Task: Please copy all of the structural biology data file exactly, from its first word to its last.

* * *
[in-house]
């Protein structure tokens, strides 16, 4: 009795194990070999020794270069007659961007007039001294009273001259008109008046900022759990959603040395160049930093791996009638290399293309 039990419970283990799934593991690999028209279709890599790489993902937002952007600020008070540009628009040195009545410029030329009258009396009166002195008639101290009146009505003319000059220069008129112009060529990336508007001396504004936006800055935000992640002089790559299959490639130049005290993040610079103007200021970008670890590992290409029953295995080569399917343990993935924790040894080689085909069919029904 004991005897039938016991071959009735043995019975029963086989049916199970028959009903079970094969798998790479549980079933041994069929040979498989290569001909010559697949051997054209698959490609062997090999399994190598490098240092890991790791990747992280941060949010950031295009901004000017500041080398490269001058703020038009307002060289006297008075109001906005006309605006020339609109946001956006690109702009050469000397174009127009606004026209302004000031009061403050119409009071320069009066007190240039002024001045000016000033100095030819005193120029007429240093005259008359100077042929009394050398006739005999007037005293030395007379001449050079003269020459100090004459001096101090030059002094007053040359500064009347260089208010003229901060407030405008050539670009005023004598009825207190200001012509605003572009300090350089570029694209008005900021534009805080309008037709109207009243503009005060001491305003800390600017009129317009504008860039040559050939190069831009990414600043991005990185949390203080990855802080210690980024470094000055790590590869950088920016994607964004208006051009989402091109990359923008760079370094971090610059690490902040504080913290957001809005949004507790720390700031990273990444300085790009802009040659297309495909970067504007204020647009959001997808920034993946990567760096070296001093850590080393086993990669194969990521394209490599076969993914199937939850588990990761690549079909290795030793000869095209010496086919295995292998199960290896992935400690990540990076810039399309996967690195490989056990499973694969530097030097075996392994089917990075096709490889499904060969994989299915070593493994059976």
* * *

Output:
[in-house]
């Protein structure tokens, strides 16, 4: 009795194990070999020794270069007659961007007039001294009273001259008109008046900022759990959603040395160049930093791996009638290399293309 039990419970283990799934593991690999028209279709890599790489993902937002952007600020008070540009628009040195009545410029030329009258009396009166002195008639101290009146009505003319000059220069008129112009060529990336508007001396504004936006800055935000992640002089790559299959490639130049005290993040610079103007200021970008670890590992290409029953295995080569399917343990993935924790040894080689085909069919029904 004991005897039938016991071959009735043995019975029963086989049916199970028959009903079970094969798998790479549980079933041994069929040979498989290569001909010559697949051997054209698959490609062997090999399994190598490098240092890991790791990747992280941060949010950031295009901004000017500041080398490269001058703020038009307002060289006297008075109001906005006309605006020339609109946001956006690109702009050469000397174009127009606004026209302004000031009061403050119409009071320069009066007190240039002024001045000016000033100095030819005193120029007429240093005259008359100077042929009394050398006739005999007037005293030395007379001449050079003269020459100090004459001096101090030059002094007053040359500064009347260089208010003229901060407030405008050539670009005023004598009825207190200001012509605003572009300090350089570029694209008005900021534009805080309008037709109207009243503009005060001491305003800390600017009129317009504008860039040559050939190069831009990414600043991005990185949390203080990855802080210690980024470094000055790590590869950088920016994607964004208006051009989402091109990359923008760079370094971090610059690490902040504080913290957001809005949004507790720390700031990273990444300085790009802009040659297309495909970067504007204020647009959001997808920034993946990567760096070296001093850590080393086993990669194969990521394209490599076969993914199937939850588990990761690549079909290795030793000869095209010496086919295995292998199960290896992935400690990540990076810039399309996967690195490989056990499973694969530097030097075996392994089917990075096709490889499904060969994989299915070593493994059976």